Solenoid valves are control units that can be electrically de-energised or energised to allow the flow of fluids. They have an actuator, which takes the form of electromagnets. If the solenoid valve is energised, the pivoted armature or plunger is against the spring action. But what if it is de-energised? It returns to its original position by the action of the spring. The valves are primarily found in different equipment and plants. You will find several designs that are appropriate for various applications. To know more about the uses and applications, you can read this article further. Before that, you can learn the components and types of solenoid valves.
What are the components of the solenoid valves?
Solenoid valves are separated into the valve body and the solenoid. The solenoid parts depend upon the type of action. The valve body components are like any other valve, but their designs and materials vary. Here are a few of the features given below.
- Coil: The solenoid valve has a prime part called a coil that comprises an insulated copper wire. This wire is firmly wound around the tube. Then, an electric current is applied after generating the magnetic field.
- Diaphragm: One of the flexible materials is the diaphragm. It isolates the assembly of solenoids from the liquid or fluid. It is designed to contain fluid pressure.
- Seal: The seal is similar to the diaphragm as it can isolate solenoid assembly. Additionally, it can separate the external environment. You can attain different seal materials depending upon the process fluid and application. Some of them include EPDM, NBR, PTFE, and FKM.
- Bonnet: The top of the valve body consists of the bonnet. The stem and core tube enter the valve by extending through the valve bonnet.
- Fixed core: To improve magnetic flux, a fixed centre is installed at the end of the tube.
What are the types of solenoid valves?
Before choosing a solenoid valve, you must consider the fluid type, materials and other specifications. Additionally, you must know the various styles. So, read on and learn about them.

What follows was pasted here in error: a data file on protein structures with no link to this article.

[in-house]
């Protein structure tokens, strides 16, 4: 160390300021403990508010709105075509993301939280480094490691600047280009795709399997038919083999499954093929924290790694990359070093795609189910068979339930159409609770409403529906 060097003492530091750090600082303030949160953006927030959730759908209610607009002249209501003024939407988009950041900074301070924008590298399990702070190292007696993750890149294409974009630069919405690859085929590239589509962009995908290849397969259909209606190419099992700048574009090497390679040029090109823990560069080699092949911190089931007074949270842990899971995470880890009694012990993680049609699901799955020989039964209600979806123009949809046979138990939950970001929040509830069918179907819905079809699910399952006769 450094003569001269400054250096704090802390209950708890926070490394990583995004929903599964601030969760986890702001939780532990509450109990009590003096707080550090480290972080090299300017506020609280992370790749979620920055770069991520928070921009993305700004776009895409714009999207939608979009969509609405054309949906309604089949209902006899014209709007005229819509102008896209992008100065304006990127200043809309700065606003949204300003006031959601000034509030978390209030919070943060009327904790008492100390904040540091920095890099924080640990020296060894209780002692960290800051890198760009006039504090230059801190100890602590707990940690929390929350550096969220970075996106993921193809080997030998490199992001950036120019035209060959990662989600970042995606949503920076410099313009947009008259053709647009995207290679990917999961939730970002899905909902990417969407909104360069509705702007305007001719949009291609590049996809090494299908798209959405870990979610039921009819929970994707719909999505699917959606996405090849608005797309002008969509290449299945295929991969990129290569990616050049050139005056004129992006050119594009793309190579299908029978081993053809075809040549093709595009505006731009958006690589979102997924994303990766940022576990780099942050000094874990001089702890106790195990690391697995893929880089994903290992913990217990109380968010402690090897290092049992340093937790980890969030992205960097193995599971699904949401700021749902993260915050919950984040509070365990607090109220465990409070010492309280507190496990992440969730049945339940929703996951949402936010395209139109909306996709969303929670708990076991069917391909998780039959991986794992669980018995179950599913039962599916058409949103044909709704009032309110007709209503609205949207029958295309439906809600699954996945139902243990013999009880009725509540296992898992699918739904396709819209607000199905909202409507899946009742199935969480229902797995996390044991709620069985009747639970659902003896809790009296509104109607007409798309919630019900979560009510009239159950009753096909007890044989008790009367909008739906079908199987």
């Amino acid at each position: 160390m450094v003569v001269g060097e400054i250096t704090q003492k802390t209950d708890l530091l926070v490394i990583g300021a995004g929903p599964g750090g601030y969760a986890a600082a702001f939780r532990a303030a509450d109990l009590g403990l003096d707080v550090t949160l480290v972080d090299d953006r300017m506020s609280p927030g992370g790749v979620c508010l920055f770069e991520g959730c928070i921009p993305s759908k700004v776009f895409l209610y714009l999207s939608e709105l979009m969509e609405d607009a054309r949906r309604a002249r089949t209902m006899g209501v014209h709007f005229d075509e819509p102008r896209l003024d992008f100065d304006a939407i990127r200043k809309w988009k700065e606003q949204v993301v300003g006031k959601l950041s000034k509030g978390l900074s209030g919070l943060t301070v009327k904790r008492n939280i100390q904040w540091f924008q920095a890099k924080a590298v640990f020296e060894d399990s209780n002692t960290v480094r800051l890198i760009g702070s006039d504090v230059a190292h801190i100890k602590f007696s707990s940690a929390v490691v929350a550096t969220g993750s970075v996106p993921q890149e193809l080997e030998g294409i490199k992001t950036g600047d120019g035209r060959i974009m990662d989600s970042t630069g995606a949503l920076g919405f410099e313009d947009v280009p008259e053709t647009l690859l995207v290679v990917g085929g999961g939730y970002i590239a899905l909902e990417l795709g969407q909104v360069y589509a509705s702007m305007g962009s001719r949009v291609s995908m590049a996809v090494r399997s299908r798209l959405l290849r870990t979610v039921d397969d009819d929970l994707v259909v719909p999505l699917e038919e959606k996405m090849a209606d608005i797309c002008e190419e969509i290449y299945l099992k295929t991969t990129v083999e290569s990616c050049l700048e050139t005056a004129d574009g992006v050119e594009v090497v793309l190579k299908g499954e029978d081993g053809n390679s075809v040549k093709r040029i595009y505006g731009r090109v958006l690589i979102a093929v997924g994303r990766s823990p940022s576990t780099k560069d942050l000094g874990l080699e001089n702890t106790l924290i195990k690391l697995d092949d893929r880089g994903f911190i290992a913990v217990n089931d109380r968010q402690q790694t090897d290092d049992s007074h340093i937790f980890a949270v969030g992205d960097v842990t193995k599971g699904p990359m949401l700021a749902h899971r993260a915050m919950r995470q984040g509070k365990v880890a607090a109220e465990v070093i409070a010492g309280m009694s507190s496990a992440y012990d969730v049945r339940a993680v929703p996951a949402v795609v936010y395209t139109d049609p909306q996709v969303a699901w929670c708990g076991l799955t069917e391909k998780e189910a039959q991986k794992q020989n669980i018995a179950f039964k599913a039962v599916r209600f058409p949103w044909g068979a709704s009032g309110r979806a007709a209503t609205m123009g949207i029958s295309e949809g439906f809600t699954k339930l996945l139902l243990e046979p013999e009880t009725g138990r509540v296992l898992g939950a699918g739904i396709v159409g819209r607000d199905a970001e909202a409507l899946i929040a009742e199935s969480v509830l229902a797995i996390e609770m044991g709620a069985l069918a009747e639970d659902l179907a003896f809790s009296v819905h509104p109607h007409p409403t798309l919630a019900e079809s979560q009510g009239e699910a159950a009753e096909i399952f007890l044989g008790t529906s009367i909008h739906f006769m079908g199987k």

- Pilot-operated valves: The solenoid activates a small valve, and a large valve is opened at high pressure. It allows the release of air, gas and steam in large quantities.
- Direct-acting valves: This valve doesn’t depend upon outside pressure to open magnetically. In the direct-acting valve, a coil is used to open by lifting the seal and shaft.
- Two-way valves: The most common valve with two ports closes or permits the flow alternatively. The operation of the valve is specified as “normally closed” or “normally open.” The “normally closed” valve will stay closed as long as you open the power source, whereas the “normally open” valve will stay open if the current is applied.
- Four-way valves: As the name suggests, they have four-port connections and are utilised with an actuator. They are specified to be normally open, universal or normally closed.
What are the typical applications of solenoid valves?
Since fluid flow can be controlled with ease, it is used in places of automation like factories or robotics. The solenoid valves are also used in different industrial and manufacturing plants. You will find the valves in ventilator systems, dialysis machines, etc. The food and pharmaceutical industries use them so that they can comply with their hygienic needs.
Solenoid valves are compatible with AC and DC voltage and can be installed vertically or horizontally. One of the significant advantages is that they consume less power. You can ensure that they provide you with safe switching, considerable service life and a high level of reliability.